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Egypt: Veteran economist named prime minister


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"The cowards are not sleeping, but Egypt will not surrender. The people created their constitution with their votes," he wrote on his Facebook page, referring to the constitution that Islamists pushed to finalization and then was passed in a national referendum during Morsi’s year in office.

He said the military and its allies were targeting "not just the president but the nation’s identity, the rights and freedoms of the people and the democratic system enshrined in the constitution."

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The constitution passed under Morsi — and suspended since his fall — was written by an assembly created by the first post-Mubarak parliament, elected in 2011-2012. But the panel was deeply controversial.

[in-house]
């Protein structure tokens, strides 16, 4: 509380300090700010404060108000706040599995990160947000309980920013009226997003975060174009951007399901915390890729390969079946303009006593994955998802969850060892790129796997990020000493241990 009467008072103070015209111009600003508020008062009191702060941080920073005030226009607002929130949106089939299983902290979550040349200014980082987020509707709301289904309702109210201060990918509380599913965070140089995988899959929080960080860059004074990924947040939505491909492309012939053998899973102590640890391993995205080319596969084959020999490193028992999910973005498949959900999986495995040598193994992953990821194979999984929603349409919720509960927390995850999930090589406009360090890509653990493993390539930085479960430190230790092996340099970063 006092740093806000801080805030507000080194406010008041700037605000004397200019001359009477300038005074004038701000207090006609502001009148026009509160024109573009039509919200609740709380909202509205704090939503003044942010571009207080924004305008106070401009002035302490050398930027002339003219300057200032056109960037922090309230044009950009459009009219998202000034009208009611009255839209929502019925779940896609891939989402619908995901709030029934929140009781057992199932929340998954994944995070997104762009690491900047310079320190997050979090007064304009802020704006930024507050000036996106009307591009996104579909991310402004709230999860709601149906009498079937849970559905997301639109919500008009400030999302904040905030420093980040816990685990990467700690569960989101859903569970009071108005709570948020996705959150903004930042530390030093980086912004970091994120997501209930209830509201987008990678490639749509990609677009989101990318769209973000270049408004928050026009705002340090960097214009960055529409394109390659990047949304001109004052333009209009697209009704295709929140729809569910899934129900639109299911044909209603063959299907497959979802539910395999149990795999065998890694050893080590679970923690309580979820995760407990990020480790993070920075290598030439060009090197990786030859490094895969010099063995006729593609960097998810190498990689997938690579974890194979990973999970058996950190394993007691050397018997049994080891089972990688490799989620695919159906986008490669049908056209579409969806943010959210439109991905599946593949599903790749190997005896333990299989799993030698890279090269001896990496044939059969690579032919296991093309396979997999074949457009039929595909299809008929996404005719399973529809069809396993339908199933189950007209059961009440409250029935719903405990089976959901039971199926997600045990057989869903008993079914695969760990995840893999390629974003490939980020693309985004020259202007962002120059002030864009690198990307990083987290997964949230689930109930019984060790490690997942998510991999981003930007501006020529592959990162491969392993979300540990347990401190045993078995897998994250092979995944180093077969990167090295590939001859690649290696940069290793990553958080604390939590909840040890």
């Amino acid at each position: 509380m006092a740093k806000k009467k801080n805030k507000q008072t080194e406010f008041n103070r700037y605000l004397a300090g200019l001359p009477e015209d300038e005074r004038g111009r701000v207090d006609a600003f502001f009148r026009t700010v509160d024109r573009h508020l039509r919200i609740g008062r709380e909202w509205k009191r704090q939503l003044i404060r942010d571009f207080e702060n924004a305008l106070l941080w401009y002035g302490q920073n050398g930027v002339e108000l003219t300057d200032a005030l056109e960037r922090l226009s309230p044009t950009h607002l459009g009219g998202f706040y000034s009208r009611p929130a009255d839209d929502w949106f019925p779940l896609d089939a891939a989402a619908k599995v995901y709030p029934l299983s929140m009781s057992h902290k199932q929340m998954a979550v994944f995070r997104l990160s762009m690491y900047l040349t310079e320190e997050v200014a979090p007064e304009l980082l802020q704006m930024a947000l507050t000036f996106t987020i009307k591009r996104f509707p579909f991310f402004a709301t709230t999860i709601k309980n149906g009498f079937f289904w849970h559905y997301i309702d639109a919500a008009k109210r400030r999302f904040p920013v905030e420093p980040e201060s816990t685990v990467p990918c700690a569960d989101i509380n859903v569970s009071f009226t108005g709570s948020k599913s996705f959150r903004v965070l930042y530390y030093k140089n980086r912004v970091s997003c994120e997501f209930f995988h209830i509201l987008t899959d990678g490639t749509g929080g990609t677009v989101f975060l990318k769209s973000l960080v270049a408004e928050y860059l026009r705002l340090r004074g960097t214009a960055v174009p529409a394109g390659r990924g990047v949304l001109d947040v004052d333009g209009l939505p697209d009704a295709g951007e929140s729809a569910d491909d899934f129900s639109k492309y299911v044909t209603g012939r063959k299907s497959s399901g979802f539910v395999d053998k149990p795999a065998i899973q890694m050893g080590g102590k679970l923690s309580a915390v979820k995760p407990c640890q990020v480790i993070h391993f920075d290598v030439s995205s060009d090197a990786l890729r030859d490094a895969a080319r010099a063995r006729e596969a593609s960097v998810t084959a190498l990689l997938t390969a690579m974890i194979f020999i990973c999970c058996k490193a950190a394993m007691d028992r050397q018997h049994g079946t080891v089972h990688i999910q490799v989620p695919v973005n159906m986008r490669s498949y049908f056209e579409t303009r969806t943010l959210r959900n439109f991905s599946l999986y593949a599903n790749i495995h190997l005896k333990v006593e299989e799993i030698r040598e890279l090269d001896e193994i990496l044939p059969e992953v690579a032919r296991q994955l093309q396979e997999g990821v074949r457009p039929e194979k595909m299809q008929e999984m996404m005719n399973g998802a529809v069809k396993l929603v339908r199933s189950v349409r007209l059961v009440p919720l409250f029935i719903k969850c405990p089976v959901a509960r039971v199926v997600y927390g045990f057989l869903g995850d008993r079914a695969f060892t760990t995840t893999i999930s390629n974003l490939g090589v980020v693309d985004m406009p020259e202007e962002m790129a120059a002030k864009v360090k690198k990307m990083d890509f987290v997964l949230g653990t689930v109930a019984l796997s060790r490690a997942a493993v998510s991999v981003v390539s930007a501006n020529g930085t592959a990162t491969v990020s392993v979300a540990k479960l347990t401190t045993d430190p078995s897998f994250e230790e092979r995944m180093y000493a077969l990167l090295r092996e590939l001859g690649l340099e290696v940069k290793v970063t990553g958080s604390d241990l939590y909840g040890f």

Reflecting the parliament, the constituent assembly had a strong Islamist majority. Most non-Islamists eventually abandoned the assembly, complaining that the Brotherhood and its allies were imposing their will. Courts were considering whether to dissolve the panel but Morsi unilaterally decreed that they could not while his allies rushed to finalize the draft.

The final version had a strong Islamist flavor, deepening requirements for laws to abide by Shariah. The document passed in a referendum with around 60 percent of the vote — but only around 30 percent of voters casting ballots.

Under the timetable issued Monday by interim president Adly Mansour, two appointed panels would be created.

One, made up of judges, would come up with amendments. The other, larger body consisting of representatives of society and political movements would debate the amendments and approve them.

The new constitution would be put to a referendum within 4 ½ months from now.

Elections for a new parliament would be held within two months of that. Once the new parliament convenes, it would have a week to set a date for presidential elections.




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